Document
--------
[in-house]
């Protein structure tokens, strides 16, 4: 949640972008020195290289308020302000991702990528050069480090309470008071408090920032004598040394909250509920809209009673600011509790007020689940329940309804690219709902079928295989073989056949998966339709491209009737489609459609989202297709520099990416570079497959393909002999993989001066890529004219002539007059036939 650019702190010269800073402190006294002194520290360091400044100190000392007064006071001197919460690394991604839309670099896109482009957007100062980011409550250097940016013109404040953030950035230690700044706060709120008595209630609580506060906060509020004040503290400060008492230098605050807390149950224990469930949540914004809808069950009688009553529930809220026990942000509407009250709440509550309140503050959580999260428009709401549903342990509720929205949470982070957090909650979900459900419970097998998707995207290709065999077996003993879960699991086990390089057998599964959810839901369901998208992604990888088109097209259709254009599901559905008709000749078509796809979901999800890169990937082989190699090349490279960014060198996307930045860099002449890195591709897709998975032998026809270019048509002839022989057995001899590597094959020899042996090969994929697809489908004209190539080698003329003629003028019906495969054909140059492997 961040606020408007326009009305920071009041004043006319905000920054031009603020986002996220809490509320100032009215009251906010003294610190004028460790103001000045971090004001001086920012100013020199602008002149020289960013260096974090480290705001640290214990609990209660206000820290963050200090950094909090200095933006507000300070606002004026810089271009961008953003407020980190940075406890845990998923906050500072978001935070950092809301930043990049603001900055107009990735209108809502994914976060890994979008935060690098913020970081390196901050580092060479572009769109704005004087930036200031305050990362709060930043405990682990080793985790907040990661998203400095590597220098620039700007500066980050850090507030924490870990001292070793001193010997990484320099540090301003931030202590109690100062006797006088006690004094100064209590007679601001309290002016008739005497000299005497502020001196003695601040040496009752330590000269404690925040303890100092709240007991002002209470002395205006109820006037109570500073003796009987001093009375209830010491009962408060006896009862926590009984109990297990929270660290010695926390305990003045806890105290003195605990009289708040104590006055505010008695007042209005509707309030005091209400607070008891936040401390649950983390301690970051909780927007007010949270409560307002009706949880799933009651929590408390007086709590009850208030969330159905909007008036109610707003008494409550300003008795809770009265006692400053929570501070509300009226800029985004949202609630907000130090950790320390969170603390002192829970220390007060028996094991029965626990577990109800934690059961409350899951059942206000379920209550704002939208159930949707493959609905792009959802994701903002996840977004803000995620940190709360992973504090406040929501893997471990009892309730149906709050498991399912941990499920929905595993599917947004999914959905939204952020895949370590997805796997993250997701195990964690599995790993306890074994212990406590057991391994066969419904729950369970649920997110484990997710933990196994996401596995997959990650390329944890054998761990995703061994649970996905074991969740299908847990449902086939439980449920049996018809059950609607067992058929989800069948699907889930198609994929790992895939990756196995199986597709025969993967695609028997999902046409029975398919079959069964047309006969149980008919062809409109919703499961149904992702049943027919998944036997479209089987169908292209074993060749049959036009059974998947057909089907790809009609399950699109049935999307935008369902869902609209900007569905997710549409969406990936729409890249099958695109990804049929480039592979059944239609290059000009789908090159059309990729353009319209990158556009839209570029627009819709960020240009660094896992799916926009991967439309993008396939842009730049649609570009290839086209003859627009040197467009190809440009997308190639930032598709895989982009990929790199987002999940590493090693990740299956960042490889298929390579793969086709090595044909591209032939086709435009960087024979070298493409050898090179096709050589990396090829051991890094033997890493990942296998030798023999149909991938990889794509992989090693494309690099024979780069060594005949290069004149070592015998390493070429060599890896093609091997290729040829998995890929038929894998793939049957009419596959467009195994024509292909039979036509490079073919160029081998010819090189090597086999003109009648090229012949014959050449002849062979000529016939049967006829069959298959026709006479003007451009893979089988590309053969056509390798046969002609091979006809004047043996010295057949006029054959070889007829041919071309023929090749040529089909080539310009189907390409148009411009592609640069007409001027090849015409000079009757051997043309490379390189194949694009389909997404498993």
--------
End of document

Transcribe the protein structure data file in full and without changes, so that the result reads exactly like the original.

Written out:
[in-house]
């Protein structure tokens, strides 16, 4: 949640972008020195290289308020302000991702990528050069480090309470008071408090920032004598040394909250509920809209009673600011509790007020689940329940309804690219709902079928295989073989056949998966339709491209009737489609459609989202297709520099990416570079497959393909002999993989001066890529004219002539007059036939 650019702190010269800073402190006294002194520290360091400044100190000392007064006071001197919460690394991604839309670099896109482009957007100062980011409550250097940016013109404040953030950035230690700044706060709120008595209630609580506060906060509020004040503290400060008492230098605050807390149950224990469930949540914004809808069950009688009553529930809220026990942000509407009250709440509550309140503050959580999260428009709401549903342990509720929205949470982070957090909650979900459900419970097998998707995207290709065999077996003993879960699991086990390089057998599964959810839901369901998208992604990888088109097209259709254009599901559905008709000749078509796809979901999800890169990937082989190699090349490279960014060198996307930045860099002449890195591709897709998975032998026809270019048509002839022989057995001899590597094959020899042996090969994929697809489908004209190539080698003329003629003028019906495969054909140059492997 961040606020408007326009009305920071009041004043006319905000920054031009603020986002996220809490509320100032009215009251906010003294610190004028460790103001000045971090004001001086920012100013020199602008002149020289960013260096974090480290705001640290214990609990209660206000820290963050200090950094909090200095933006507000300070606002004026810089271009961008953003407020980190940075406890845990998923906050500072978001935070950092809301930043990049603001900055107009990735209108809502994914976060890994979008935060690098913020970081390196901050580092060479572009769109704005004087930036200031305050990362709060930043405990682990080793985790907040990661998203400095590597220098620039700007500066980050850090507030924490870990001292070793001193010997990484320099540090301003931030202590109690100062006797006088006690004094100064209590007679601001309290002016008739005497000299005497502020001196003695601040040496009752330590000269404690925040303890100092709240007991002002209470002395205006109820006037109570500073003796009987001093009375209830010491009962408060006896009862926590009984109990297990929270660290010695926390305990003045806890105290003195605990009289708040104590006055505010008695007042209005509707309030005091209400607070008891936040401390649950983390301690970051909780927007007010949270409560307002009706949880799933009651929590408390007086709590009850208030969330159905909007008036109610707003008494409550300003008795809770009265006692400053929570501070509300009226800029985004949202609630907000130090950790320390969170603390002192829970220390007060028996094991029965626990577990109800934690059961409350899951059942206000379920209550704002939208159930949707493959609905792009959802994701903002996840977004803000995620940190709360992973504090406040929501893997471990009892309730149906709050498991399912941990499920929905595993599917947004999914959905939204952020895949370590997805796997993250997701195990964690599995790993306890074994212990406590057991391994066969419904729950369970649920997110484990997710933990196994996401596995997959990650390329944890054998761990995703061994649970996905074991969740299908847990449902086939439980449920049996018809059950609607067992058929989800069948699907889930198609994929790992895939990756196995199986597709025969993967695609028997999902046409029975398919079959069964047309006969149980008919062809409109919703499961149904992702049943027919998944036997479209089987169908292209074993060749049959036009059974998947057909089907790809009609399950699109049935999307935008369902869902609209900007569905997710549409969406990936729409890249099958695109990804049929480039592979059944239609290059000009789908090159059309990729353009319209990158556009839209570029627009819709960020240009660094896992799916926009991967439309993008396939842009730049649609570009290839086209003859627009040197467009190809440009997308190639930032598709895989982009990929790199987002999940590493090693990740299956960042490889298929390579793969086709090595044909591209032939086709435009960087024979070298493409050898090179096709050589990396090829051991890094033997890493990942296998030798023999149909991938990889794509992989090693494309690099024979780069060594005949290069004149070592015998390493070429060599890896093609091997290729040829998995890929038929894998793939049957009419596959467009195994024509292909039979036509490079073919160029081998010819090189090597086999003109009648090229012949014959050449002849062979000529016939049967006829069959298959026709006479003007451009893979089988590309053969056509390798046969002609091979006809004047043996010295057949006029054959070889007829041919071309023929090749040529089909080539310009189907390409148009411009592609640069007409001027090849015409000079009757051997043309490379390189194949694009389909997404498993």